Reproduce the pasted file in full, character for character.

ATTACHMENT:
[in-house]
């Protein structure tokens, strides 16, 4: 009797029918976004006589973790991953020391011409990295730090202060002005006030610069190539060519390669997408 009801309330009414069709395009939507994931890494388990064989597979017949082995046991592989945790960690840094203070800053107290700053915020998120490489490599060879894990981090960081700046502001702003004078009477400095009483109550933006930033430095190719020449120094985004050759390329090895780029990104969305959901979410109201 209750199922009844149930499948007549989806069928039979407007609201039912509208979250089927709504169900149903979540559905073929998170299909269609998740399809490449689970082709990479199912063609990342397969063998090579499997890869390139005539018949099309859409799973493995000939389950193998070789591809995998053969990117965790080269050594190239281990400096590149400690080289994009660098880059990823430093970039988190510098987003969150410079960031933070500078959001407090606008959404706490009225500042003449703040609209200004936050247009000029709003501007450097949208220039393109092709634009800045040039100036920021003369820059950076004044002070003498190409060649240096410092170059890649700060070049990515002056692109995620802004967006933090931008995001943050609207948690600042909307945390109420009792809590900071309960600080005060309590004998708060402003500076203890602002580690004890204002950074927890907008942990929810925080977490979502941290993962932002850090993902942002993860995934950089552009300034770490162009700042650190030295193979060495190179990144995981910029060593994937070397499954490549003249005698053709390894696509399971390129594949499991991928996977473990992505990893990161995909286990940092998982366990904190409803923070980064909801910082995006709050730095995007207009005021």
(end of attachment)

[in-house]
């Protein structure tokens, strides 16, 4: 009797029918976004006589973790991953020391011409990295730090202060002005006030610069190539060519390669997408 009801309330009414069709395009939507994931890494388990064989597979017949082995046991592989945790960690840094203070800053107290700053915020998120490489490599060879894990981090960081700046502001702003004078009477400095009483109550933006930033430095190719020449120094985004050759390329090895780029990104969305959901979410109201 209750199922009844149930499948007549989806069928039979407007609201039912509208979250089927709504169900149903979540559905073929998170299909269609998740399809490449689970082709990479199912063609990342397969063998090579499997890869390139005539018949099309859409799973493995000939389950193998070789591809995998053969990117965790080269050594190239281990400096590149400690080289994009660098880059990823430093970039988190510098987003969150410079960031933070500078959001407090606008959404706490009225500042003449703040609209200004936050247009000029709003501007450097949208220039393109092709634009800045040039100036920021003369820059950076004044002070003498190409060649240096410092170059890649700060070049990515002056692109995620802004967006933090931008995001943050609207948690600042909307945390109420009792809590900071309960600080005060309590004998708060402003500076203890602002580690004890204002950074927890907008942990929810925080977490979502941290993962932002850090993902942002993860995934950089552009300034770490162009700042650190030295193979060495190179990144995981910029060593994937070397499954490549003249005698053709390894696509399971390129594949499991991928996977473990992505990893990161995909286990940092998982366990904190409803923070980064909801910082995006709050730095995007207009005021």